You have a mental block about numerical probabilities, walto.

    No one ever was so firm both that one needs likelihood and that one can’t estimate them and still managed to ignore the implications of that.

    We can estimate them. What you’re failing to grasp is that the estimates need not be numerical.

  23. walto,

    You simply have two sorts of defeaters–those you think are cool and so you are a pussy about, and those you think are uncool–so you are a big tough anti-conspiracy guy about. This dichotomy results in you believing that you don’t know–but you do know* your own name.

    You’re overlooking the crucial difference between Cartesian scenarios — such as the brain-in-vat scenario — and run-of-the-mill conspiracy theories, like the idea that there is a vast, coordinated scheme to present disguised mules as zebras.

    If you assume the general veridicality of perception, as stipulated, then you can reject the zebra conspiracy theory based on information you’ve gathered via perception. The conspiracists don’t control all of your sensory information; just the parts they can influence via their mule disguises. You can leverage the information that they don’t control to determine that the zebras aren’t real, by administering DNA tests, for example.

    Compare that to a brain-in-vat scenario in which all of your sensory information is under the control of the vat designers. If they want you to see a zebra in front of you, they send the appropriate visual information into your brain. What can you possibly do to determine whether the zebra is real? A DNA test certainly won’t help you, because the vat designers will arrange for the result to come back as positive for zebra. No matter what you do, they can arrange to maintain the illusion.

    The difference between a true Cartesian scenario and your zebra conspiracy is night and day.

  24. keiths: If I ask you whether you’ve seen zebras, will you seriously answer “I don’t know, because they might all have been disguised mules”?

    But if you ask anyone whether they’ve seen cows, will they seriously answer “I don’t know because I might be dreaming or a brain in a vat.” Please. This response just highlights how self-contradictory and ridiculous your position is. You want your cake but are afraid to eat it.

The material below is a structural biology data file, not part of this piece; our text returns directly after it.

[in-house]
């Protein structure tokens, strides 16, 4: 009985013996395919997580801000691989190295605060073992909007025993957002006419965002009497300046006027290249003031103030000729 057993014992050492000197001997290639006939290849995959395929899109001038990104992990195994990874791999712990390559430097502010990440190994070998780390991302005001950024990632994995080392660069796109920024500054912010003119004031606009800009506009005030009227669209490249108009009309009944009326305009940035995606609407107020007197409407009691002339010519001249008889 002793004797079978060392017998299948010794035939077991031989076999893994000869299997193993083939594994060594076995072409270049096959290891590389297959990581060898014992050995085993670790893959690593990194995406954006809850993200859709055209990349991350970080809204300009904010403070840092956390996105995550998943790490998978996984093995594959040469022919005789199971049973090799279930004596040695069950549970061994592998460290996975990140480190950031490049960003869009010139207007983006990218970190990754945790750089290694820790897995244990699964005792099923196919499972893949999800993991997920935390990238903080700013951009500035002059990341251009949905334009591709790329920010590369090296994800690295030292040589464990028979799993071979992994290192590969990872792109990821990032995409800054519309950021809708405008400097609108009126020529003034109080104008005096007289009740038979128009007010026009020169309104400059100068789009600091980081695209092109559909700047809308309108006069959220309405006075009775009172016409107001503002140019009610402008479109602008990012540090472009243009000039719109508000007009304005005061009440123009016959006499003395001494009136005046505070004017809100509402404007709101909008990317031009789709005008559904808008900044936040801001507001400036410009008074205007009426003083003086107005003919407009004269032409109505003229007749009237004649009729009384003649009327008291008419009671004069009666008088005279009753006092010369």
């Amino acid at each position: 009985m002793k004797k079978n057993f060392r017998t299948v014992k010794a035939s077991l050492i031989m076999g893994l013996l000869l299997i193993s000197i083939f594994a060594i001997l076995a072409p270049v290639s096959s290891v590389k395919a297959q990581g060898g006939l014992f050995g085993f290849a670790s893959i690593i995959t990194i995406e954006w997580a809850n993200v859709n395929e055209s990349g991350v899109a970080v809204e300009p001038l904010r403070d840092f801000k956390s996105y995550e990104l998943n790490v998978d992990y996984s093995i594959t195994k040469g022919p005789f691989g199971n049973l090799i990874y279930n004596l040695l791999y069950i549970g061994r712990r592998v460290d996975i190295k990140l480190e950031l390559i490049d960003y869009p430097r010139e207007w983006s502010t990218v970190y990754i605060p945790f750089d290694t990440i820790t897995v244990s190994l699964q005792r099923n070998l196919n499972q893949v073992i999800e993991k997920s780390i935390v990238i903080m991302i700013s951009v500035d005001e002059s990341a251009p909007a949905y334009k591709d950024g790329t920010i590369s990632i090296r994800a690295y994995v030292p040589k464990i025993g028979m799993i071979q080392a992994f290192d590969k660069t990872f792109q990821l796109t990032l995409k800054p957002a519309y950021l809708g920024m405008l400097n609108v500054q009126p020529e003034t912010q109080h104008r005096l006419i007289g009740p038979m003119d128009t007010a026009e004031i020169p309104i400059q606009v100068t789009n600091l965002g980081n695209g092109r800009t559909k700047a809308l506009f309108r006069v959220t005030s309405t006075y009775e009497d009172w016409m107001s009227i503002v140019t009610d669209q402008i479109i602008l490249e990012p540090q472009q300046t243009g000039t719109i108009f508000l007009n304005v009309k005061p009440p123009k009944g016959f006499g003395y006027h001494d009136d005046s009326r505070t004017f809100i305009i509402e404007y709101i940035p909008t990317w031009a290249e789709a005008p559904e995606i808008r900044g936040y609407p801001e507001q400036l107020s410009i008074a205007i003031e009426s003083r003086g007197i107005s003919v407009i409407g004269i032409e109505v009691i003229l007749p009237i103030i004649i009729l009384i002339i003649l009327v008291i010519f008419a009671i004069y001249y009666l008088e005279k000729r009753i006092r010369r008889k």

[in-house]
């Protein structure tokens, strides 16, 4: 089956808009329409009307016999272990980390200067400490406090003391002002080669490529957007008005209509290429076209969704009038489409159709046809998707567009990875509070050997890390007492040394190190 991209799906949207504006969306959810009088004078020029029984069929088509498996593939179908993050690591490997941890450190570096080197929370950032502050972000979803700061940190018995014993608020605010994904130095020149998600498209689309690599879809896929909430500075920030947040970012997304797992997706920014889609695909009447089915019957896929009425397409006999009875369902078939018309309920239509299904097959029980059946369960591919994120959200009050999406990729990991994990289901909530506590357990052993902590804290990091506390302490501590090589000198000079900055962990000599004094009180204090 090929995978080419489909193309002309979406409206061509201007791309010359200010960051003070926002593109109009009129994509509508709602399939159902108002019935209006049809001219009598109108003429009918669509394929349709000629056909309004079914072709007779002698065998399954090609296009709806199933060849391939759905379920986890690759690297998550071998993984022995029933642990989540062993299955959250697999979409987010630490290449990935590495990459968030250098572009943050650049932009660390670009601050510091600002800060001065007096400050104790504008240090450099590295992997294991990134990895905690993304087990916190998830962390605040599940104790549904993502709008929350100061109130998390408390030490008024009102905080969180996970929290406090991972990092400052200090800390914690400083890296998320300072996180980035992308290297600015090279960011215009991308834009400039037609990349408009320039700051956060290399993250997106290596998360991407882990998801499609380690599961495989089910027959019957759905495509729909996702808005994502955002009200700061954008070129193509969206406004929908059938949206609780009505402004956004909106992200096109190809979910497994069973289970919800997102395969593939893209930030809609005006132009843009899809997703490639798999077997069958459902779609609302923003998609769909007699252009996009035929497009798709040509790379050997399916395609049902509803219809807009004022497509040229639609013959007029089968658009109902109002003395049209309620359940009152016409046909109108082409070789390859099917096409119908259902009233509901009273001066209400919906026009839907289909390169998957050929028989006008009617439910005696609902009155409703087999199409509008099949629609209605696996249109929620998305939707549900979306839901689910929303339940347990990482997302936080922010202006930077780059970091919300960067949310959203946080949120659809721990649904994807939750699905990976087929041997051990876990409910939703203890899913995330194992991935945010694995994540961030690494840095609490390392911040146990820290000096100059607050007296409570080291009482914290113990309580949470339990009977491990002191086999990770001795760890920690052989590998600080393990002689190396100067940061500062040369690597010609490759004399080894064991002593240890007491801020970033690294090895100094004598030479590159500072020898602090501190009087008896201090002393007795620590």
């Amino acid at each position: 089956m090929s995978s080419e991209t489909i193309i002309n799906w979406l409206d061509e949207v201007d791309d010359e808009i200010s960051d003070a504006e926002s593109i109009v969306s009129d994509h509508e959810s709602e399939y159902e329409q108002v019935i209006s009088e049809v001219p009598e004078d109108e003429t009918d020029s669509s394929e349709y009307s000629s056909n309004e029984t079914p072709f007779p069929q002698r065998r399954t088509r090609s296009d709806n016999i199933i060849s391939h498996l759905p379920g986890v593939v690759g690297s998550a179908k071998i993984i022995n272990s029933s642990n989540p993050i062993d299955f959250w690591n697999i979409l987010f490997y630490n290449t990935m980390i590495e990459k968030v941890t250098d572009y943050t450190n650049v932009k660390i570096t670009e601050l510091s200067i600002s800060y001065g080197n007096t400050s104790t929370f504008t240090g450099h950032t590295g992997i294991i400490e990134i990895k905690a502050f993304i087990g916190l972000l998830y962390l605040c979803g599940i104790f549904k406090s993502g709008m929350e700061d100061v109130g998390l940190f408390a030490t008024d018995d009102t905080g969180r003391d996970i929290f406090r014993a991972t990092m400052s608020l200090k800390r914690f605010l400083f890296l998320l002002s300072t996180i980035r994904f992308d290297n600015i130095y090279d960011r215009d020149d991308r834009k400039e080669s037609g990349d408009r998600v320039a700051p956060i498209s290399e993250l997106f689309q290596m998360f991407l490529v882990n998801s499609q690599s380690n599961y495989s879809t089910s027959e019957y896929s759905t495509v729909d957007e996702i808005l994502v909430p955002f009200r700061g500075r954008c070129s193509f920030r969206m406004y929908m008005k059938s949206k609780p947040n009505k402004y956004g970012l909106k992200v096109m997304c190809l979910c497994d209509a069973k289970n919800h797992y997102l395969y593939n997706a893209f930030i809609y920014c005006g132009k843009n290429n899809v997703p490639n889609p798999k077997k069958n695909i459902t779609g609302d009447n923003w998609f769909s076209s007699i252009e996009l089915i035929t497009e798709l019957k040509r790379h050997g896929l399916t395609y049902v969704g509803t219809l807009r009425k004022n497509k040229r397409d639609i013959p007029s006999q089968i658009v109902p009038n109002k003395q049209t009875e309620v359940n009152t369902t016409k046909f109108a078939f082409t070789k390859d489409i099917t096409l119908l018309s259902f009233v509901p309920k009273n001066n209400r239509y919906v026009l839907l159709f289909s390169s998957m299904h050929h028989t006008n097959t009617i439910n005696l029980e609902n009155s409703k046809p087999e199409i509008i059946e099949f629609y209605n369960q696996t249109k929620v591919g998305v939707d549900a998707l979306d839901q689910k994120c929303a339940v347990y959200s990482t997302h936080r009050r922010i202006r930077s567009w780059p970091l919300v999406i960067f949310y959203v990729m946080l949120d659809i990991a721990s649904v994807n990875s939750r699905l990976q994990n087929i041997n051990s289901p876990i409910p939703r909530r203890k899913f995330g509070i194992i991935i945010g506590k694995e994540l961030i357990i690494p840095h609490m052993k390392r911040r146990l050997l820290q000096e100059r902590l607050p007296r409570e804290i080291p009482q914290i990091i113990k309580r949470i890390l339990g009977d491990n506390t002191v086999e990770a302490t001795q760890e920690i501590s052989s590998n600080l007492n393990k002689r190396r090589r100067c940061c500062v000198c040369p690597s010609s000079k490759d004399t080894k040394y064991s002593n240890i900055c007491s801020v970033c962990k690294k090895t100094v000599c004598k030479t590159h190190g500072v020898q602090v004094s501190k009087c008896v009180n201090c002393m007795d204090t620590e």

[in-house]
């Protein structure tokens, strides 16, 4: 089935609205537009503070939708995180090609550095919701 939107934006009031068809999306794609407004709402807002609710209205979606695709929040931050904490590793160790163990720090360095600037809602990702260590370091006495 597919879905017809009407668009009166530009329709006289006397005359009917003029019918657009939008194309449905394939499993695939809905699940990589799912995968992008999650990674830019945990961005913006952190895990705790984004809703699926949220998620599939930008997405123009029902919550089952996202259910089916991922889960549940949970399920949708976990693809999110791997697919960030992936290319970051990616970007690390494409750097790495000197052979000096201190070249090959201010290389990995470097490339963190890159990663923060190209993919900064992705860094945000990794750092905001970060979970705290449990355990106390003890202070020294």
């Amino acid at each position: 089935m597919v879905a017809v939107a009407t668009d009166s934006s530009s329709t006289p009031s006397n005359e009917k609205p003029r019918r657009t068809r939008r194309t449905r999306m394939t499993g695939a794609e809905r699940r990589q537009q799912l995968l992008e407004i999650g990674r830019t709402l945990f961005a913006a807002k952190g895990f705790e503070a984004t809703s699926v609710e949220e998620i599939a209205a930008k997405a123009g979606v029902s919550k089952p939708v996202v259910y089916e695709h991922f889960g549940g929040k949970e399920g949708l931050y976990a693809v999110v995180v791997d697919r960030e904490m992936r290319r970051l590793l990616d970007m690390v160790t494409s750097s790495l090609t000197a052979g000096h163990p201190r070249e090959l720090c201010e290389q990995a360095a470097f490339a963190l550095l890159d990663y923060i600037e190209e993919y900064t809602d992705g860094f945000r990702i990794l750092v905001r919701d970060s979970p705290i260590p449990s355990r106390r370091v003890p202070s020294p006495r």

25. keiths: Your stalled car is straddling the railroad tracks, and a high-speed train is bearing down on you. If you cannot calculate the numerical likelihood of death, are you helpless to act? Or would you do what a rational person would do, which is to get out of the car and run?

    Exactly. I believe in the reality of cars rushing at me. You don’t.

  26. keiths: If you assume the general veridicality of perception, as stipulated, then you can reject the zebra conspiracy theory based on information you’ve gathered via perception.

    Haha. If I assume the general veridicality of perception I can also reject all of the silly theories you’re so worried about, Jeremy.

  27. keiths:

    If I ask you whether you’ve seen zebras, will you seriously answer “I don’t know, because they might all have been disguised mules”?

    walto:

    But if you ask anyone whether they’ve seen cows, will they seriously answer “I don’t know because I might be dreaming or a brain in a vat.”

    That you can’t see the difference between the two questions is a big problem.

    Read this comment again.

  28. walto,

    You and KN are in the same boat.

    To assume the general veridicality of our perceptions is to make the same mistake as the Sentinel Islander, when he assumes that the VR headset is delivering veridical information about a distant place.

    It’s a mistake for the islander, and it leads him to make bogus knowledge claims about LaLa Land. I’m still waiting for an explanation, from you or KN, of why it isn’t a mistake for us to make the analogous assumption about the veridicality of our perceptions.

  29. keiths:

    Your stalled car is straddling the railroad tracks, and a high-speed train is bearing down on you. If you cannot calculate the numerical likelihood of death, are you helpless to act? Or would you do what a rational person would do, which is to get out of the car and run?

    walto:

    Exactly. I believe in the reality of cars rushing at me. You don’t.

    Good grief. If you think a Cartesian skeptic wouldn’t get out of the way of a speeding train, then you don’t understand Cartesian skepticism at all. You’re making the same mistake as KN: thinking that Cartesian skepticism asserts the non-veridicality of perception. It doesn’t. It simply asserts that we cannot know that our perceptions are veridical.

    Also, what happened to the numerical calculations that you considered so essential a short while ago? Not so essential when a train is bearing down on you, are they?

  30. keiths,

    I see you’ve understood nothing. Go back and reread Elon Musk. You’re the one wedded to “likelihoods” — not me. I’ve said from the start that it’s an absurd quest. You apparently agree–when you’re afraid.

  31. You’re the one wedded to “likelihoods” — not me.

    When the car is stalled on the railroad tracks, you get out and run, walto. You’ve assessed the likelihood of harm, should you choose to remain in the car, and found it too high for your liking.

    You estimate likelihoods all the time, just like the rest of us.